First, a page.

Tuesday, March 14, 2017

Universal emotions no more?

Lisa Barrett just published a book, How Emotions Are made: The Secret Life of the Brain. Tyler Cowen just published his reactions to to it, including:
2. According to Barrett, the expressions of human emotions are better understood as being socially constructed and filtered through cultural influences: “”Are you saying that in a frustrating, humiliating situation, not everyone will get angry so that their blood boils and their palms sweat and their cheeks flush?” And my answer is yes, that is exactly what I am saying.” (p.15) In reality, you are as an individual an active constructor of your emotions. Imagine winning a big sporting event, and not being sure whether to laugh, cry, scream, jump for joy, pump your fist, or all of the above. No one of these is the “natural response.”

3. Immigrants eventually acculturate emotionally into their new societies, or at least one hopes: “Our colleague Yulia Chentsova Dutton from Russia says that her cheeks ached for an entire year after moving to the United States because she never smiled so much.” (p.149)

3d. From her NYT piece: “My lab analyzed over 200 published studies, covering nearly 22,000 test subjects, and found no consistent and specific fingerprints in the body for any emotion. Instead, the body acts in diverse ways that are tied to the situation.”
So I'm publishing these remarks atop this old post from June 2013.

Here's a link to a website of supplemental information that accompanies Barrett's book.

* * * * *

Paul Ekman became famous for studies showing that humans experience a relatively small number of emotions that are the same across cultures. Psychologist Lisa Barrett thinks he's wrong. From an article about her work in The Boston Magazine:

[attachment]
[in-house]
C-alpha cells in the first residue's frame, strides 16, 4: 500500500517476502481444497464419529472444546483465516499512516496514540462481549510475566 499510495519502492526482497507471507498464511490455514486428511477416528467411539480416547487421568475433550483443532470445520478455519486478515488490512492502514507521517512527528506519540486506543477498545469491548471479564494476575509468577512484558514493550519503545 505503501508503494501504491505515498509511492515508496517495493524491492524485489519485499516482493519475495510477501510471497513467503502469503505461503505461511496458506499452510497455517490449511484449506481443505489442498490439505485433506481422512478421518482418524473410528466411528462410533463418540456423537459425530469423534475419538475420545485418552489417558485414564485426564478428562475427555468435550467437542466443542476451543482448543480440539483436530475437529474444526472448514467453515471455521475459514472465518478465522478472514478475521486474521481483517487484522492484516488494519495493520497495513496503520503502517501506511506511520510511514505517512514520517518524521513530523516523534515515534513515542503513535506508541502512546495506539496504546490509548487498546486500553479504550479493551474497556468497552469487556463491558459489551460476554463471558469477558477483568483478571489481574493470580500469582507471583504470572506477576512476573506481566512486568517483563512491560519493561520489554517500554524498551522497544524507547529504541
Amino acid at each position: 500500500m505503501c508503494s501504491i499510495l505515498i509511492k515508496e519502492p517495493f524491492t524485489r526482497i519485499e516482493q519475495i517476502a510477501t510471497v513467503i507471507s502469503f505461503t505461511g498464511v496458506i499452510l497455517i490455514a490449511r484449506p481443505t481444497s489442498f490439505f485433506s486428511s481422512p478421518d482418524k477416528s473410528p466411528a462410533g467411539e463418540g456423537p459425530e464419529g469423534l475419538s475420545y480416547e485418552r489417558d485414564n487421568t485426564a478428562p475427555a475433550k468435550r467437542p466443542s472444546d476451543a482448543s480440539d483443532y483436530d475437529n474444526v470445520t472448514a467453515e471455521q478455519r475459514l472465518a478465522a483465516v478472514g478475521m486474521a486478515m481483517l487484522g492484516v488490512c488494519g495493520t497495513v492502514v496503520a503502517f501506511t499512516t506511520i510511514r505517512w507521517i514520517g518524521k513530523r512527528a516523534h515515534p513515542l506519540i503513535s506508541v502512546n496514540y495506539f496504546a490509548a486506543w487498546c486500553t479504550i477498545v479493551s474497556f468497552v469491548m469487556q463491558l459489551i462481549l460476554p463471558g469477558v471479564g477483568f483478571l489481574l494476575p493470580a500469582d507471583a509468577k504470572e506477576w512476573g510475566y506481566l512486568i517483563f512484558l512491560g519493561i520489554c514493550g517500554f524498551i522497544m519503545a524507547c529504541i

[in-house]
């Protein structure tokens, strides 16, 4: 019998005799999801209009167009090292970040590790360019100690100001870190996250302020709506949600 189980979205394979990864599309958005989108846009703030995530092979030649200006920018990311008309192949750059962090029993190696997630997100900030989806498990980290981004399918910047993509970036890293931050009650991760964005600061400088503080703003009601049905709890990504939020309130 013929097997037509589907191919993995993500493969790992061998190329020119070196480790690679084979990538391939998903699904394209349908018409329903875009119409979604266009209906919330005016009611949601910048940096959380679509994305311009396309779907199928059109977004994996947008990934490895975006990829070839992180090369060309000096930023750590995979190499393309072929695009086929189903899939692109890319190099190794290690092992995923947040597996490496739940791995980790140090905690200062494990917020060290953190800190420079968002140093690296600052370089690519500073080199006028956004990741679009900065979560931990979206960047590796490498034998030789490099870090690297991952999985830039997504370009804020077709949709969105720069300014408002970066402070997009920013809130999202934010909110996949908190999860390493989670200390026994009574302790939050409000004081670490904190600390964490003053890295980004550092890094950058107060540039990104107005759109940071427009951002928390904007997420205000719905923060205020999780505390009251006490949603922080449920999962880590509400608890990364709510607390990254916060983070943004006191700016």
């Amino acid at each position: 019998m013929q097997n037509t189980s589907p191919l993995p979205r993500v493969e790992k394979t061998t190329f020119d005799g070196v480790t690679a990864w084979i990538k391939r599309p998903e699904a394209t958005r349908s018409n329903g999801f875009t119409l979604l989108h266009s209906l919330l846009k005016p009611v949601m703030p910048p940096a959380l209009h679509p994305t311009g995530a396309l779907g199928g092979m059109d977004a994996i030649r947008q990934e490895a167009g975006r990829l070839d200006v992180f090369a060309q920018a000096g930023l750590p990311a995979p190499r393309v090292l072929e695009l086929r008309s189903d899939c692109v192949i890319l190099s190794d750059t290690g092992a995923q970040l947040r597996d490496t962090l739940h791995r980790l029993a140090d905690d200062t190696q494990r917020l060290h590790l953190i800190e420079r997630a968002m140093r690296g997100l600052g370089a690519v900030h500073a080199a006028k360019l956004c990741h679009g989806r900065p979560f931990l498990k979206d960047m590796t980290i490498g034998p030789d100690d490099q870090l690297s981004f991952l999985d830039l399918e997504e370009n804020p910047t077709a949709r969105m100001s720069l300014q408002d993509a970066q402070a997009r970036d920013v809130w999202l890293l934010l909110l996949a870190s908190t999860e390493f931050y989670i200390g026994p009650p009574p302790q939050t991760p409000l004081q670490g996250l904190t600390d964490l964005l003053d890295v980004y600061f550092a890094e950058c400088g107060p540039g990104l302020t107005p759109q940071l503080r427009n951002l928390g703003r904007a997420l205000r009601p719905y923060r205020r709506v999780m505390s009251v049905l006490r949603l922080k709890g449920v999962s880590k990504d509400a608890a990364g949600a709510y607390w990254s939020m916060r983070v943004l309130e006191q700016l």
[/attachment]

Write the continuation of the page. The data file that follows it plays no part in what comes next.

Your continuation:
... my emotions aren’t actually emotions until I’ve taught myself to think of them that way. Without that, I have only a meaningless mishmash of information about what I’m feeling. In other words, as Barrett put it to me, emotion isn’t a simple reflex or a bodily state that’s hard-wired into our DNA, and it’s certainly not universally expressed. It’s a contingent act of perception that makes sense of the information coming in from the world around you, how your body is feeling in the moment, and everything you’ve ever been taught to understand as emotion. Culture to culture, person to person even, it’s never quite the same. What’s felt as sadness in one person might as easily be felt as weariness in another, or frustration in someone else.
H/t Daniel Lende, who also published these links:

Lisa Barrett (2006), Are Emotions Natural Kinds? Perspectives in Psychological Science.

Lisa Barrett (2006), Solving the Emotion Paradox: Categorization and the Experience of Emotion. Personality and Social Psychology Review.

Kristen A. Lindquist, Tor D. Wager, Hedy Kober, Eliza Bliss-Moreau and Lisa Feldman Barrett (2012), The brain basis of emotion: A meta-analytic reviewBehavioral and Brain Sciences.